is scooped up by a family,
who will love it
and discover as much joy
as we found in our home
over the past 63 years.
Have you had to say good-bye to a home you loved? Settled the estate of a loved one? What was that experience like for you? What memories and treasures did you carry? I'd love to hear your thoughts in the comments.
Imagine springtime in the American southeast. Brilliant azalea and camellia blooms. Moss-draped trees. Oodles of history and charm. How about cool breezes on miles of uninhabited islands dotting the Atlantic Ocean? And wild horses roaming there?
You’ll discover this and more near Beaufort, North Carolina’s fourth-oldest community founded in 1709. Ranked as "America's Coolest Small Town" by readers of Budget Travel Magazine in 2012, it's still very cool!
Less than a three-hour drive from our home near Raleigh, Hub and I love visiting, especially in off-season, when crowds are gone and the sub-tropical climate dials back.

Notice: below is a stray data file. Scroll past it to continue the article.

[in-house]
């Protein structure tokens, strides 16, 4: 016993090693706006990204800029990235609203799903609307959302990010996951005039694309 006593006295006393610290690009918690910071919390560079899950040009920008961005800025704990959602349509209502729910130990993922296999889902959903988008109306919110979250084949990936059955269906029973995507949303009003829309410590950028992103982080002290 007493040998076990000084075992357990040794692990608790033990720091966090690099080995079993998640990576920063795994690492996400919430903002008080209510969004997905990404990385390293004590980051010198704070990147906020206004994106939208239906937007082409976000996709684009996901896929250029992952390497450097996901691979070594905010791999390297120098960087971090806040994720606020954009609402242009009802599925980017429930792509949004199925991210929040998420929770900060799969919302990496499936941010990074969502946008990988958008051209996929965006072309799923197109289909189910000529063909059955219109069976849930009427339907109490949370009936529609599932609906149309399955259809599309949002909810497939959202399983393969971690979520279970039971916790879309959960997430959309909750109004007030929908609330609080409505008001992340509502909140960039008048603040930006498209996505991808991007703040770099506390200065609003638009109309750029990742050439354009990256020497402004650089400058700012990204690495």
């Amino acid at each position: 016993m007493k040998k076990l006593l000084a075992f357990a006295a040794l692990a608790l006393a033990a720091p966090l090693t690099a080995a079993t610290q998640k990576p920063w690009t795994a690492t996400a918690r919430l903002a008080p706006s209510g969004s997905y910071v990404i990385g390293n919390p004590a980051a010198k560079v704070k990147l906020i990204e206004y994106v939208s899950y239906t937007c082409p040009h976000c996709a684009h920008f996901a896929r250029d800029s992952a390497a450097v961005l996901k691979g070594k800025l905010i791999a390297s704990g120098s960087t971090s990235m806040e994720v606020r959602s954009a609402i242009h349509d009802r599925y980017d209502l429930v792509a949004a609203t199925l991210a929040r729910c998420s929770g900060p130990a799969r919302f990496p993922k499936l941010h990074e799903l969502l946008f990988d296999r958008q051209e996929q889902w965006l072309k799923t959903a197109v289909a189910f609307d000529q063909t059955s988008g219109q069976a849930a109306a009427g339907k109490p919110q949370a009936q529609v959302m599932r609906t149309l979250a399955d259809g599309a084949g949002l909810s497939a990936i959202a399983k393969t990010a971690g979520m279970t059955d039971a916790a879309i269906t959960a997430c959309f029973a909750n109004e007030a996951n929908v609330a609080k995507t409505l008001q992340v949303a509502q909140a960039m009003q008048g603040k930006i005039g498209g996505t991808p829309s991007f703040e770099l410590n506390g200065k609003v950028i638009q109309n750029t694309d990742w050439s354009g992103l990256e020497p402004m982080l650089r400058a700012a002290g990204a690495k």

Join me in a photo walk to Beaufort to explore this gem for yourself.
Psst...know before you go
Get your Beaufort straight and pronounce it right!
We’re talking Beaufort (BOE-furt), North Carolina, here.
Not to be confused with South Carolina’s historic Beaufort (bYOU-furt).
Use that South Carolina pronunciation on Front Street,
and locals know you’re a tourist.
But since you're in the South, they'll be too polite to correct you -:D.
Where in the world ...
Beaufort, NC, stretches along Taylor’s Creek, a stone's throw across the channel from tiny, uninhabited Carrot Island. The town nestles near other such small land masses that make up a spiderweb of “inner barrier islands." They drape along one side of the Intercoastal Waterway that bumps into the Outer Banks, a 200-mile/320km string of larger barrier islands, and the Atlantic Ocean beyond.
History and Architecture